Rather, the significance of the Senate’s action lies in reminding us that the Supreme Court is not an ordinary court but a political court, or more precisely a politicized court, which is to say a court strongly influenced in making its decisions by the political beliefs of the judges.
This is not a usurpation of power but an inevitability. Most of what the Supreme Court does — or says it does — is “interpret” the Constitution and federal statutes, but I put the word in scare quotes because interpretation implies understanding a writer’s or speaker’s meaning, and most of the issues that the court takes up cannot be resolved by interpretation because the drafters and ratifiers of the constitutional or statutory provision in question had not foreseen the issue that has arisen. This is notoriously the case with respect to the Constitution, composed in 1787, and the Bill of Rights, composed two years later. But it is also the case with respect to the 14th Amendment, composed in 1866 and ratified two years later; and in the statutory realm, it is the case with respect to numerous old but still influential statutes, such as the Sherman Antitrust Act of 1890, and countless modern statutes as well. Eighteenth- and 19th-century politicians, and many 20th-century ones as well, did not foresee or make provision for regulating electronic surveillance, sound trucks, flash-bang grenades, gerrymandering, child pornography, flag-burning or corporate donations to political candidates.
I would add here that the indeterminate nature of the constitutional provisions that generate the most interest goes beyond the fact that times change and things happen that framers and ratifiers couldn’t have anticipated. There is often not a consensus among framers and ratifiers about the specific implications of constitutional provisions even contemporaneously. There is no technical way, whether in 1789 or 2016, of determining precisely what constitutes a “cruel and unusual punishment” in a controversial case. Constitutional provisions are often written broadly precisely because it’s easier to reach consensus about a general principle than a specific application.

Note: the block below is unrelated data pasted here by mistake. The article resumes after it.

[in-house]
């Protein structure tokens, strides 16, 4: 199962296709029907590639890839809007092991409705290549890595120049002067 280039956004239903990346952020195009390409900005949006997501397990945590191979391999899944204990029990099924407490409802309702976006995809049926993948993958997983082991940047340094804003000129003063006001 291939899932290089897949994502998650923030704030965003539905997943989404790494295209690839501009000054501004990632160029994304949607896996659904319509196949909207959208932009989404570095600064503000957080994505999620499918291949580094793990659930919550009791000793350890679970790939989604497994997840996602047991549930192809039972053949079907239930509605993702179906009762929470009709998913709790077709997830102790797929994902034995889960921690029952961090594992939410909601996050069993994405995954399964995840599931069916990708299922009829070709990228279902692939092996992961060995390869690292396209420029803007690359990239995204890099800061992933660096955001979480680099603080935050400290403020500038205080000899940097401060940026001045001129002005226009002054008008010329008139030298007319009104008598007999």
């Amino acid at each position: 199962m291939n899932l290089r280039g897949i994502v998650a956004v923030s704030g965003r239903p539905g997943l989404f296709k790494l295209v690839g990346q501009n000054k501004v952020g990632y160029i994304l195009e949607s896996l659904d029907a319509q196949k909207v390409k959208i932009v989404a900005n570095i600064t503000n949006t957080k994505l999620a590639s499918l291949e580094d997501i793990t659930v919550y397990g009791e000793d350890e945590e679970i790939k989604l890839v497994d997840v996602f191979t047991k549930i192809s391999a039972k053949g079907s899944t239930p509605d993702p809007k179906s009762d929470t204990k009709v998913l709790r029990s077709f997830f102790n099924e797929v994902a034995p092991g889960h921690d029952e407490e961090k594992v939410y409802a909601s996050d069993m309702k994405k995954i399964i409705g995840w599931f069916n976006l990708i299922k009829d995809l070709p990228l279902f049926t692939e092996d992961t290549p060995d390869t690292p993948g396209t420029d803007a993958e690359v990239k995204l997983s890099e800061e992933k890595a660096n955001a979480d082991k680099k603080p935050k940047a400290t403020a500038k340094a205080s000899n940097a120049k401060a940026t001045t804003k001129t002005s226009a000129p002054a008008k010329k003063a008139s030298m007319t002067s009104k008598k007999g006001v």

I’ll return to this in a separate post, but one obvious problem with trying to determine the “original meaning” if the Fourteenth Amendment is that the framers of the Fourteenth Amendment generally thought that who interpreted the provisions in Section 1 was far more important than how precisely Section 1 was worded.
I may seem to be criticizing the court by calling it politicized. That is not my intention. When a statute or constitutional provision is clear, judges (including justices of the Supreme Court) will usually apply it to disputes within its scope, whether they like it or not. But when there is no clarity in the relevant provision — when the judges are on their own — their priors will tug them this way or that, and the tug may be decisive. That is inevitable, and bowing to the inevitable is not misconduct, however much it deviates from the “official” — the self-protective “the law made me do it” — conception of judicial decision-making.
This is also important point. As I’ve said when discussing the usefulness and limitations of political science models of judicial behavior, to say that the Supreme Court essentially a political court does not entail embracing the most extreme form of legal realism. There are cases in which legal texts are clear and specific enough that there’s no serious dispute about the meaning. There are other cases where an argument is not strictly speaking foreclosed by a legal text but is generally seen as unreasonable by the relevant interpretive community at a given time (for example, reading the 14th Amendment as requiring states to provide universal health care or to treat abortion as first-degree murder.) But these cases generally don’t get to the Supreme Court, particularly when the Court hears fewer than 100 cases a year and has wide discretion over its docket. The Supreme Court is essentially a political body, which is different than saying that law does not meaningfully constrain judges.